Will Jussie Smollet’s alleged “hate hoax” that captivated the nation be finally exposed in detail?
A Cook County judge has ordered tech giant Google to turn over a full year of Jussie Smollett’s data including emails, photos, location data and private messages to aid special prosecutor Dan Webb’s investigation.
Against all odds, public perception and logic, Jussie Smollett has maintained his innocent despite significant circumstantial evidence pointing to the fact he orchestrated the “hate crime” against him.
This data released by Google could potentially end the charade once and for all.
Fox recently squashed rumors that Jussie Smollett might return to Empire for the final episodes and confirmed he will not be coming back.
Chicago Tribune reports a Cook County judge has ordered Google to turn over Jussie Smollett’s emails, photos, location data and private messages for an entire year as part of the special prosecutor’s investigation into the purported attack on the actor.
Two sweeping search warrants, obtained by the Chicago Tribune, provide the first public glimpse at the direction of the probe by special prosecutor Dan Webb more than four months into the investigation.
The warrants, filed last month in Circuit Court, sought a trove of documentation from Smollett and his manager’s Google accounts — not just emails but also drafted and deleted messages; any files in their Google Drive cloud storage services; any Google Voice texts, calls and contacts; search and web browsing history; and location data.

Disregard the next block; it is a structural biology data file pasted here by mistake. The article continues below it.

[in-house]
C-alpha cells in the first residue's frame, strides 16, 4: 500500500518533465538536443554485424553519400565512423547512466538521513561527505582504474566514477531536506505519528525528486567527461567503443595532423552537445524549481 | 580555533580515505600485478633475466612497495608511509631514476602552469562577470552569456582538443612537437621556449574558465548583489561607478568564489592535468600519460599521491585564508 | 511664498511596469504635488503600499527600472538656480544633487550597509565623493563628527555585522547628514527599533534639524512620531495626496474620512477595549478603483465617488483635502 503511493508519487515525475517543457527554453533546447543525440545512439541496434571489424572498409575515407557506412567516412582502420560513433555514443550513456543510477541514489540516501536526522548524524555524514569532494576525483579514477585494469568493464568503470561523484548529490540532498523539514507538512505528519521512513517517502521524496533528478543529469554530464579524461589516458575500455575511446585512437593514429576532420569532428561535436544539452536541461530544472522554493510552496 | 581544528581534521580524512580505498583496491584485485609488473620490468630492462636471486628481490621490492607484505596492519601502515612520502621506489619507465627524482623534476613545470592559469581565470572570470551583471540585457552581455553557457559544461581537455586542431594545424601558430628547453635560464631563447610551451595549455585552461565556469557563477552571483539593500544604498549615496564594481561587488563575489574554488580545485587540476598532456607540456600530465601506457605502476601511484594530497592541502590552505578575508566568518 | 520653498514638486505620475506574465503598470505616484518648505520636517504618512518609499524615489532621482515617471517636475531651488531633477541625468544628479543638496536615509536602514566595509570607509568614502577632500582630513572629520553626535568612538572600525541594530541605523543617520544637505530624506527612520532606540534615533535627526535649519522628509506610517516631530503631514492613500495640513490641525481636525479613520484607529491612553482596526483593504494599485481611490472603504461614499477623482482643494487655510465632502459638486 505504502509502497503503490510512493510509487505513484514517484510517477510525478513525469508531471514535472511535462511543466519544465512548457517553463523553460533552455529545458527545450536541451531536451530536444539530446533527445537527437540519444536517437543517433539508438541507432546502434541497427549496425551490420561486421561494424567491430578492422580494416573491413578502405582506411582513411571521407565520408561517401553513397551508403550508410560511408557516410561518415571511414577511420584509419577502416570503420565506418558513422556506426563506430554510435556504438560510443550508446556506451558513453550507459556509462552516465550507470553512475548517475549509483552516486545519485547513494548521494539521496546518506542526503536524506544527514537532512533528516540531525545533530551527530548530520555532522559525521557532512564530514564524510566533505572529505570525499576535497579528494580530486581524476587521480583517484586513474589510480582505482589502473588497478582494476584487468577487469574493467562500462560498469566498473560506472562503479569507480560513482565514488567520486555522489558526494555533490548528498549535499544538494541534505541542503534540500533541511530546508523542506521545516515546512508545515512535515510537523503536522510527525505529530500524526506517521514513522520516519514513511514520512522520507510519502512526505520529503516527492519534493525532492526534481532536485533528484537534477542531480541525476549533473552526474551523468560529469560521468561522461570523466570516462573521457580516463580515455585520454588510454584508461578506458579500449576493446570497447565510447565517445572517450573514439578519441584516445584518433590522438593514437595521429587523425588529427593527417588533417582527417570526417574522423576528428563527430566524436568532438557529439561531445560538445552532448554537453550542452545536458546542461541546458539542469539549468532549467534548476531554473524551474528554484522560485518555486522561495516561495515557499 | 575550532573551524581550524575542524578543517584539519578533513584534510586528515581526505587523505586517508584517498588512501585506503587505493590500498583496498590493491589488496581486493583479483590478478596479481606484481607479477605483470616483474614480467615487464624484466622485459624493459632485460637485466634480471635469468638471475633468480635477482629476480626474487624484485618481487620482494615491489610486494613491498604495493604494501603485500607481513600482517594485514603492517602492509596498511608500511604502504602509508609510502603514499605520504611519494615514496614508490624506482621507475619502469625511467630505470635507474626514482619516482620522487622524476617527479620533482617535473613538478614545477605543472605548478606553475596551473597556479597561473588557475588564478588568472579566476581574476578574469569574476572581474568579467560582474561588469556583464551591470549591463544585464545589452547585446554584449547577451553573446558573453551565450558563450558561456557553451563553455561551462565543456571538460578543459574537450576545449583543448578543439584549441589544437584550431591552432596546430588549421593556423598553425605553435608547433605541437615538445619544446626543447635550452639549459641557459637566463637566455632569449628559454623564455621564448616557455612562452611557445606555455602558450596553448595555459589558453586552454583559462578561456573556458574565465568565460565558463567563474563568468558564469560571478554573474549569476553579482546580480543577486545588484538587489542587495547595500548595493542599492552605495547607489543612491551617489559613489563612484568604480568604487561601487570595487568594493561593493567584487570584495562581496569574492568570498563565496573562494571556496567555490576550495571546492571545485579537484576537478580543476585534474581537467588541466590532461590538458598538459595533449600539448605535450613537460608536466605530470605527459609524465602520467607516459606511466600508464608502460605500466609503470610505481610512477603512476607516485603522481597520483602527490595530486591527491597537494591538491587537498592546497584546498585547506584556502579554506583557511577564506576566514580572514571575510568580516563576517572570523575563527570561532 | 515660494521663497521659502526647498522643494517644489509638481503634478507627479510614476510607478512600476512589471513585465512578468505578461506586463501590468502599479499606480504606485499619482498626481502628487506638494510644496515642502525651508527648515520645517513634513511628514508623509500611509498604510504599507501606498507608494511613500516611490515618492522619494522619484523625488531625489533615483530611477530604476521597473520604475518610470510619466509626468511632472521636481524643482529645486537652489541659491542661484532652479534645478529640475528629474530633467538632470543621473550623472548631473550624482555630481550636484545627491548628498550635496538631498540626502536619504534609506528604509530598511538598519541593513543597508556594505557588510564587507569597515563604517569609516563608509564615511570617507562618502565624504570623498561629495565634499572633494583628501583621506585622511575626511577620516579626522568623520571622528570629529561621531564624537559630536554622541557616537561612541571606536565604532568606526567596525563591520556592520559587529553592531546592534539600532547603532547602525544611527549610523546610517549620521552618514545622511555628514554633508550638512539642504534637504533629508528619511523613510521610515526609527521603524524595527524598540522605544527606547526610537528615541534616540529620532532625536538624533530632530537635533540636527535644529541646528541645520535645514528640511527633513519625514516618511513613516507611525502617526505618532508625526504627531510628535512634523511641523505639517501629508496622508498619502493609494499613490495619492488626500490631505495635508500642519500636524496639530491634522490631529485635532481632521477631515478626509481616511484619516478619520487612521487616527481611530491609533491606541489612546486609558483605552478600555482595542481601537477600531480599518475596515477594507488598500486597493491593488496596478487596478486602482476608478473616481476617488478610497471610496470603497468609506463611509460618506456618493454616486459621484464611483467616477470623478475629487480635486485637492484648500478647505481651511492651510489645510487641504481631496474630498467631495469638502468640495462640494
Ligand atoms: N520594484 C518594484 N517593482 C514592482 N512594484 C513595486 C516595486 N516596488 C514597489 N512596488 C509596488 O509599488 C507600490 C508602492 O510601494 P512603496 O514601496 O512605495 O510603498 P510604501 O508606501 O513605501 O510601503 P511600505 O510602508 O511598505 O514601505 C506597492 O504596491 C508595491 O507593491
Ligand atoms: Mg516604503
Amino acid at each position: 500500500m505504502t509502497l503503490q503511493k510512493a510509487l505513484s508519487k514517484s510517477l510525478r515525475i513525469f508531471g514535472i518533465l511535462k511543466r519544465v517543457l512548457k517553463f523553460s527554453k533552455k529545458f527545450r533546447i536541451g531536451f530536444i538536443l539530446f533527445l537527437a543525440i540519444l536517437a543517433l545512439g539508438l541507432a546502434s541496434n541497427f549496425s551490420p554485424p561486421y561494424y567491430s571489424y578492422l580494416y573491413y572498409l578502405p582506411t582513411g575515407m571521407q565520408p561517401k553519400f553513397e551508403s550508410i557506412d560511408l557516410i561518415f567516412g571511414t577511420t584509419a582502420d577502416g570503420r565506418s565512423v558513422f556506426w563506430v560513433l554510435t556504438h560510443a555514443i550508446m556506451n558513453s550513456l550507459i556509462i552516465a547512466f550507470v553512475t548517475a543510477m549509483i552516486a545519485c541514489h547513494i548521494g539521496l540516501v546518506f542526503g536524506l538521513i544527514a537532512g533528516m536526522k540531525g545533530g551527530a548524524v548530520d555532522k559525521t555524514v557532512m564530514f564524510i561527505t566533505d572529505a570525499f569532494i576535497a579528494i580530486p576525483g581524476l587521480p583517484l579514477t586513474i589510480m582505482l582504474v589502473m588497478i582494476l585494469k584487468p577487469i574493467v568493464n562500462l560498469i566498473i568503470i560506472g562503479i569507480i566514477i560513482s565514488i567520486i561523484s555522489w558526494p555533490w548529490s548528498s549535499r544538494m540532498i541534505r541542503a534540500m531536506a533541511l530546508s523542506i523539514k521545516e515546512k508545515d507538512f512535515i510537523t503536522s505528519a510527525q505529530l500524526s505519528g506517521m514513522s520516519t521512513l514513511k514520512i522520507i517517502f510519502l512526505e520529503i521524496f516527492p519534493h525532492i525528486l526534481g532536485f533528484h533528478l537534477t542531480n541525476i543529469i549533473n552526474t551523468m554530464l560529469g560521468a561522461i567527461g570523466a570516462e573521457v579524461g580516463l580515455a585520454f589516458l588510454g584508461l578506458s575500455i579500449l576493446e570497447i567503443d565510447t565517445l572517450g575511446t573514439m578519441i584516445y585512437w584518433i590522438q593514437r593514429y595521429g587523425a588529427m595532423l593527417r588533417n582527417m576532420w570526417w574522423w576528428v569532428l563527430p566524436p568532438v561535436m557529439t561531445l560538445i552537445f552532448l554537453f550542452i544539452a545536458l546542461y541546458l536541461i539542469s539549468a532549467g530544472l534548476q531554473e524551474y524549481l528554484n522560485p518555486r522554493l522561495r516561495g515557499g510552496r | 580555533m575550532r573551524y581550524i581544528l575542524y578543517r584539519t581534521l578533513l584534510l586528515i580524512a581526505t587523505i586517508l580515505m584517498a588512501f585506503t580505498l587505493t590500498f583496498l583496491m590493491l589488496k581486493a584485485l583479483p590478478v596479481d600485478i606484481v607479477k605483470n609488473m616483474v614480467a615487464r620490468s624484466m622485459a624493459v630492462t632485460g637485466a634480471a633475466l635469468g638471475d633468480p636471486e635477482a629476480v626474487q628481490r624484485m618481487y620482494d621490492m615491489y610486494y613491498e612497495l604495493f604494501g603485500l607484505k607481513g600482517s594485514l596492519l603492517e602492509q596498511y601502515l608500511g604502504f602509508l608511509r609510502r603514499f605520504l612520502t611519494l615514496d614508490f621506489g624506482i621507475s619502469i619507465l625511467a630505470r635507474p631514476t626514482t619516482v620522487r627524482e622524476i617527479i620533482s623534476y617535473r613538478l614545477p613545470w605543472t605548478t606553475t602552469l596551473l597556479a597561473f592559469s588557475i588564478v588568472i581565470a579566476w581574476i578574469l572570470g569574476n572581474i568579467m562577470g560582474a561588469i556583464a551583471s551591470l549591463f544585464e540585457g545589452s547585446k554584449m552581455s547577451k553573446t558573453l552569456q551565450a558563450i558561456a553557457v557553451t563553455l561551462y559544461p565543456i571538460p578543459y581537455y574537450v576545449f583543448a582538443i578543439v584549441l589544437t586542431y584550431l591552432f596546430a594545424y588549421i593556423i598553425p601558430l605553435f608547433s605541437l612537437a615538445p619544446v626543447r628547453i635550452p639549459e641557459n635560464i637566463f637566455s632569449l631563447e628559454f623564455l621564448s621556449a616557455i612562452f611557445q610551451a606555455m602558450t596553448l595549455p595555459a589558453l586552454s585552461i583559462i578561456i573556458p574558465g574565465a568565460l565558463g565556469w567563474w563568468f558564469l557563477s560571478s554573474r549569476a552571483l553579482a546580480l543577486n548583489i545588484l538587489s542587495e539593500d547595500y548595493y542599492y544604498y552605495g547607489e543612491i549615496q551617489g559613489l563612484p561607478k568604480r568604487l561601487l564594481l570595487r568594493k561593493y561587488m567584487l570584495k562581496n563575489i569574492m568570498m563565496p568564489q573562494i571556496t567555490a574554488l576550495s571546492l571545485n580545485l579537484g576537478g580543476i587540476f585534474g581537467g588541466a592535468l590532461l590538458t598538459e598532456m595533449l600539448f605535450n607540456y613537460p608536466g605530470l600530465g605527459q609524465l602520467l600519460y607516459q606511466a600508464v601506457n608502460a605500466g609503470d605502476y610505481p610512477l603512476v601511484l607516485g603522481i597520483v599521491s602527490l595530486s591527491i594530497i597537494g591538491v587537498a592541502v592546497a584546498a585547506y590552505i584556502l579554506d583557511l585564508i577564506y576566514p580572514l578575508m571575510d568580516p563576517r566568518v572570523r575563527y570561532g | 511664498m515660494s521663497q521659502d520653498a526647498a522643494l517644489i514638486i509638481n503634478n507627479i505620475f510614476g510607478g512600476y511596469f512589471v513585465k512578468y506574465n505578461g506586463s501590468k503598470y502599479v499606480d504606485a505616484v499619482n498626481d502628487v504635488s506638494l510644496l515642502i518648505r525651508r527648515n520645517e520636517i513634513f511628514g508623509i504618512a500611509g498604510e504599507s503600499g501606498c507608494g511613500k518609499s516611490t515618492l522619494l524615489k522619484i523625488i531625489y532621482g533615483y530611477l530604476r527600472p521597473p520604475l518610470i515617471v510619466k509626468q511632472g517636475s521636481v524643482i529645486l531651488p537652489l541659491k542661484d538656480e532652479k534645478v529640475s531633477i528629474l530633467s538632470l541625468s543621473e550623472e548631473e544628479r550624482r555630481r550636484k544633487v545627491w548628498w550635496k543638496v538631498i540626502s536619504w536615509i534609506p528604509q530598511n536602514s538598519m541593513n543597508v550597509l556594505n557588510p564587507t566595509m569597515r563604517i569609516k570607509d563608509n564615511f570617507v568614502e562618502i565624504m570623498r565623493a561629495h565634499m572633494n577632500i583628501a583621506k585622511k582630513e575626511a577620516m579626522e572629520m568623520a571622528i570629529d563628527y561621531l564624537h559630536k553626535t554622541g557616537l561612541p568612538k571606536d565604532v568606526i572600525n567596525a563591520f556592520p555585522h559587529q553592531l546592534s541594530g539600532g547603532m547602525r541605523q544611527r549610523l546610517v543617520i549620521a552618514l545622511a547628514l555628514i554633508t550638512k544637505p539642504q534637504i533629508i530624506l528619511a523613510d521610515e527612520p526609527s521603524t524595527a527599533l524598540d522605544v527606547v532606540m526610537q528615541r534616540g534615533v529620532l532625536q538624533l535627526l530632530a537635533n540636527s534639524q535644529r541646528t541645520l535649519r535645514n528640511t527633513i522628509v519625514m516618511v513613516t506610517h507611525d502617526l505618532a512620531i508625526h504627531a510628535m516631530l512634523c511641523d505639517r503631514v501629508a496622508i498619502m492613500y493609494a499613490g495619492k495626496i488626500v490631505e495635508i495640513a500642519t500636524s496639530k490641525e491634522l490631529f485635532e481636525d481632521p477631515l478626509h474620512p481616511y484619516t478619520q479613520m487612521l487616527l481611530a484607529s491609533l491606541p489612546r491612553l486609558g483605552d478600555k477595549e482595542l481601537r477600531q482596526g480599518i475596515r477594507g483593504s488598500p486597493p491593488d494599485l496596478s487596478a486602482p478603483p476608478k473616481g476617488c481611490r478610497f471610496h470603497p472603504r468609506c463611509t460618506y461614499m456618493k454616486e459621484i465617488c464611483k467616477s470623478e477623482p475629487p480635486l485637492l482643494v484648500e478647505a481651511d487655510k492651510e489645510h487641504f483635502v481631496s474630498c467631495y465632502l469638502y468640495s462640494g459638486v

Investigators sought a full year’s data — from November 2018 to November 2019 — even though the key events in the controversy took place between late January and late March 2019. Authorities could be looking for any incriminating remarks from Smollett or his manager, especially in the months after State’s Attorney Kim Foxx’s office abruptly dismissed disorderly conduct charges against the then-“Empire” actor just weeks after his indictment. Smollett, who is African American and openly gay, has declared the dismissal a vindication of his claims that he was the victim of a racist and homophobic attack.
The mysterious reversal by Foxx’s office — coming after Foxx herself stepped aside from overseeing the prosecution — sparked a public outcry that ultimately led Judge Michael Toomin to appoint Webb as special prosecutor in late August.
Toomin signed off on the search warrants on Dec. 6, the records show. In doing so, the judge ordered Google and its “representatives, agents and employees” not to disclose his order to turn over the records, saying to do so “may jeopardize an ongoing criminal investigation.”
It was unclear from the file if Google has handed over the data on Smollett and his manager. A Google spokesman said he could not comment on specific requests for records from law enforcement.
Toomin gave Webb a broad mandate to investigate all aspects of the case — not only its initial handling by Foxx’s office but also whether to criminally charge Smollett again.
The search warrants make clear that Chicago police are assisting in Webb’s investigation.